Peterson Institute for International Economics Update Newsletter
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PIIE Update Newsletter
August 9, 2012

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  Policy Brief 12-20
Why a Breakup of the Euro Area Must Be Avoided: Lessons from Previous Breakups

Anders Åslund
  Anders Aslund One of the big questions of our time is whether the Economic and Monetary Union (EMU) will survive. Analysts too often discuss a possible departure of one or several countries from the euro area as little more than a devaluation, but Åslund argues that any country's exit from the euro area would be a far more important event with potentially odious consequences. A Greek exit would not be merely a devaluation for Greece but would unleash a domino effect of international bank runs and disrupt the EMU payments mechanism, which would lead to a serious and presumably mortal disintegration of the EMU. It would inflict immense harm not only on Greece but also on other countries in the European Union and the world at large.

When a monetary union with huge uncleared balances is broken up, the international payments mechanism within the union breaks up, impeding all economic interaction. Åslund's critical argument for a domino effect is that the EMU already has large uncleared interbank balances in its so-called Target2 system. Exit of any country is likely to break this centralized EMU payments mechanism. These rising uncleared balances are a serious concern because nobody can know how they will be treated if the EMU broke up. Any attempt to cap them would risk disruption of the EMU. These balances need to be resolved but in a fashion that safeguards the integrity of the EMU. However, this can hardly be done by anything less than fully securing the sustainability of the EMU. If the euro area does break up, Åslund says, the damage will vary greatly depending on the policies pursued. On the basis of prior dissolutions of currency zones, such as the ruble zone in 1992 and 1993, he suggests that an amicable, fast, and coordinated end of the EMU would minimize the harm.

>> Read full policy brief [pdf]

  Congressional Testimony
Challenges of Europe's Fourfold Union

Nicolas Véron
  Nicolas Veron Europe's insufficient ability to make authoritative policy and political decisions for the region as a whole lies at the core of the current euro area crisis. This "executive deficit" is compounded by Europe's much-analyzed democratic deficit, as leaders do not have an adequate democratic mandate to take the necessary action. To correct this weakness, Europe must build a fourfold union that would allow such executive decisions to be made. The four components are: (1) a banking union, (2) a fiscal union, (3) a competitiveness union, and (4) a political union, i.e. institutional reform to embed democratic accountability more solidly in decision making. This entails profound changes to Europe's institutional framework. The European Parliament in particular must become more representative and exert more direct control over policymaking. The four components of banking, fiscal, competitiveness, and political union will take several years to be completed. They are mutually interdependent and must be taken together, ideally in parallel increments. Achieving this fourfold union is indispensable to avoid euro area breakup, which would be disastrous for Europeans and the global economy. It is not too late: The current trend towards fragmentation of Europe's financial, economic, and social space is damaging and worrying, but it has not reached a point of no return.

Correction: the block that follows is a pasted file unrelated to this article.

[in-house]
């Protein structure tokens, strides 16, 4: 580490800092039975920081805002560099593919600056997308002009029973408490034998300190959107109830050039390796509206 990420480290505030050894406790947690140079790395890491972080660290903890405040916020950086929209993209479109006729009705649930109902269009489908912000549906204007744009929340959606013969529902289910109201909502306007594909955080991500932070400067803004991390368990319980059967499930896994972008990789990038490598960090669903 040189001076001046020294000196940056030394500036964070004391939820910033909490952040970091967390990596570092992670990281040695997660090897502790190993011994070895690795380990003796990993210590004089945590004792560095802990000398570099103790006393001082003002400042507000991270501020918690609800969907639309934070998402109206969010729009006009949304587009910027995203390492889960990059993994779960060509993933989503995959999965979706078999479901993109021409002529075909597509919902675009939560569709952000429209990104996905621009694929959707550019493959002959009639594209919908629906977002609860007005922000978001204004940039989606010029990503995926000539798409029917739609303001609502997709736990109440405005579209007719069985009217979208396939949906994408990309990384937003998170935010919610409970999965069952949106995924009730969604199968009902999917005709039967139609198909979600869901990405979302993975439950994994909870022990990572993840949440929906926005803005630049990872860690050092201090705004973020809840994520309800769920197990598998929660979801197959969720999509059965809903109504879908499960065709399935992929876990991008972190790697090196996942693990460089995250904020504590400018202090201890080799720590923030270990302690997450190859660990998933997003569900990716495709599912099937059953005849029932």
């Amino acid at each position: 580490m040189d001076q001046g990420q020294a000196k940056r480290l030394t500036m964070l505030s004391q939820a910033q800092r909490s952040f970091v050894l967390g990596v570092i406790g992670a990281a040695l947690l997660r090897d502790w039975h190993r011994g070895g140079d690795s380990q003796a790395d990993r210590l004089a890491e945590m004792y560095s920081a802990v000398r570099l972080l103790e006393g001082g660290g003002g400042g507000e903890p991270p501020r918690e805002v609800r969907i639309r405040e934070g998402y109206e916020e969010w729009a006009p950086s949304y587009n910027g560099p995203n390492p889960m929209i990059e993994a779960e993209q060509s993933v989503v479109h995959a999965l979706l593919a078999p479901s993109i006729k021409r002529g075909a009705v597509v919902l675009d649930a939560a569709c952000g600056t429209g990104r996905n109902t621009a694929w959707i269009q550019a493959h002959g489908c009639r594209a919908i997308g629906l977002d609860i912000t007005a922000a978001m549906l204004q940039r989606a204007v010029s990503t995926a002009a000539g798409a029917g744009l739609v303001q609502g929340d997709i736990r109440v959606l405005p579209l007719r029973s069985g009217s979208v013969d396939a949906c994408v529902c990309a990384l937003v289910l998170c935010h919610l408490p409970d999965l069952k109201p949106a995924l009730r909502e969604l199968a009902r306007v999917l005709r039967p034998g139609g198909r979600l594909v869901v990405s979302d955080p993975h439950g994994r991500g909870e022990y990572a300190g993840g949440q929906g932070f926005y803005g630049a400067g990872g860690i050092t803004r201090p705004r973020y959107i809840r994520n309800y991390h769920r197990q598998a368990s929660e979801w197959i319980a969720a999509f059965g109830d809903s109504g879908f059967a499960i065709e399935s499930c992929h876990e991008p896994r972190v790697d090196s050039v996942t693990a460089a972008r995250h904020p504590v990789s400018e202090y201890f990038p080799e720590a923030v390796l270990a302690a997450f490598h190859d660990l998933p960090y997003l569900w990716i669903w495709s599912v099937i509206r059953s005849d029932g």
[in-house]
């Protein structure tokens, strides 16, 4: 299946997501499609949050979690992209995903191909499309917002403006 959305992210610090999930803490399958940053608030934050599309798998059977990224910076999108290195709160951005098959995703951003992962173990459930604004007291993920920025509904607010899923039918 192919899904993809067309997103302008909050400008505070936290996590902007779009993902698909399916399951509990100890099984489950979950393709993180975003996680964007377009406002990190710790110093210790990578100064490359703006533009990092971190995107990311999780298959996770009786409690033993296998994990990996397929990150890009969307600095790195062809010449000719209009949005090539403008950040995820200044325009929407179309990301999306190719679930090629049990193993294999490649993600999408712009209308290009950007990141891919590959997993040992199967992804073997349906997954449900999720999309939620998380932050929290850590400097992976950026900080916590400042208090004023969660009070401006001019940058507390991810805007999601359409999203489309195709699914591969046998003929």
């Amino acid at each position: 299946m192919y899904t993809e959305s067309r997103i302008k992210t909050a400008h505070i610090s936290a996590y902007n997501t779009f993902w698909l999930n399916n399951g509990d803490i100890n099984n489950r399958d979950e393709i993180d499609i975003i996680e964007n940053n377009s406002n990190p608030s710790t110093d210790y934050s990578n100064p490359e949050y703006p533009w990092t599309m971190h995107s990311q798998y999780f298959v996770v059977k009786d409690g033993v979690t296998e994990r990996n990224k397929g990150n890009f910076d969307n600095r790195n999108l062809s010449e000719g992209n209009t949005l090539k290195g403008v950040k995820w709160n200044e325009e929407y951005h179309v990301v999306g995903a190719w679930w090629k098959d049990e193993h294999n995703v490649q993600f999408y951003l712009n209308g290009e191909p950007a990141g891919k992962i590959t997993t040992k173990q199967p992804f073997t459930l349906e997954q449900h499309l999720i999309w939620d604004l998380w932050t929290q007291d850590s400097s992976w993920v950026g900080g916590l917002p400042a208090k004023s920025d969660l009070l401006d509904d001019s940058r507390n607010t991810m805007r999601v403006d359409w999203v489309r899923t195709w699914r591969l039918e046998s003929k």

>> Read full testimony
>> See additional testimony on the euro area from Simon Johnson

The International Economy in 2011

John Williamson